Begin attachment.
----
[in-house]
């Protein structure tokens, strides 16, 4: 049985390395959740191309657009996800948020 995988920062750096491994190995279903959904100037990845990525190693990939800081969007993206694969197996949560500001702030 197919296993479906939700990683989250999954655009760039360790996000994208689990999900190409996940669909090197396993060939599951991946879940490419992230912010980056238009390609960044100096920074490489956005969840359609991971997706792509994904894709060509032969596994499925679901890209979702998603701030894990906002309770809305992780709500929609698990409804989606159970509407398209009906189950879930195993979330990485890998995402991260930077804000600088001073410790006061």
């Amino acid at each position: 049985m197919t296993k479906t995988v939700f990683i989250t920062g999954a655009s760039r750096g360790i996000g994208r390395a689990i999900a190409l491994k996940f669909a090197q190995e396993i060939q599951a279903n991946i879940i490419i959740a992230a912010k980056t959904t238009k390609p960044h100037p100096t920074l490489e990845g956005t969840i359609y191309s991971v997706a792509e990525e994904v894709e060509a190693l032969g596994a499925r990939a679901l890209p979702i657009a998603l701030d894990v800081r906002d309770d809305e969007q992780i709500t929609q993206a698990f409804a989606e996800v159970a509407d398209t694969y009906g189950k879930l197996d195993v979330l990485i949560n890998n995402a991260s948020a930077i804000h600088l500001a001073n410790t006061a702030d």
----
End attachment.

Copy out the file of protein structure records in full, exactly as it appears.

[in-house]
């Protein structure tokens, strides 16, 4: 049985390395959740191309657009996800948020 995988920062750096491994190995279903959904100037990845990525190693990939800081969007993206694969197996949560500001702030 197919296993479906939700990683989250999954655009760039360790996000994208689990999900190409996940669909090197396993060939599951991946879940490419992230912010980056238009390609960044100096920074490489956005969840359609991971997706792509994904894709060509032969596994499925679901890209979702998603701030894990906002309770809305992780709500929609698990409804989606159970509407398209009906189950879930195993979330990485890998995402991260930077804000600088001073410790006061």
């Amino acid at each position: 049985m197919t296993k479906t995988v939700f990683i989250t920062g999954a655009s760039r750096g360790i996000g994208r390395a689990i999900a190409l491994k996940f669909a090197q190995e396993i060939q599951a279903n991946i879940i490419i959740a992230a912010k980056t959904t238009k390609p960044h100037p100096t920074l490489e990845g956005t969840i359609y191309s991971v997706a792509e990525e994904v894709e060509a190693l032969g596994a499925r990939a679901l890209p979702i657009a998603l701030d894990v800081r906002d309770d809305e969007q992780i709500t929609q993206a698990f409804a989606e996800v159970a509407d398209t694969y009906g189950k879930l197996d195993v979330l990485i949560n890998n995402a991260s948020a930077i804000h600088l500001a001073n410790t006061a702030d």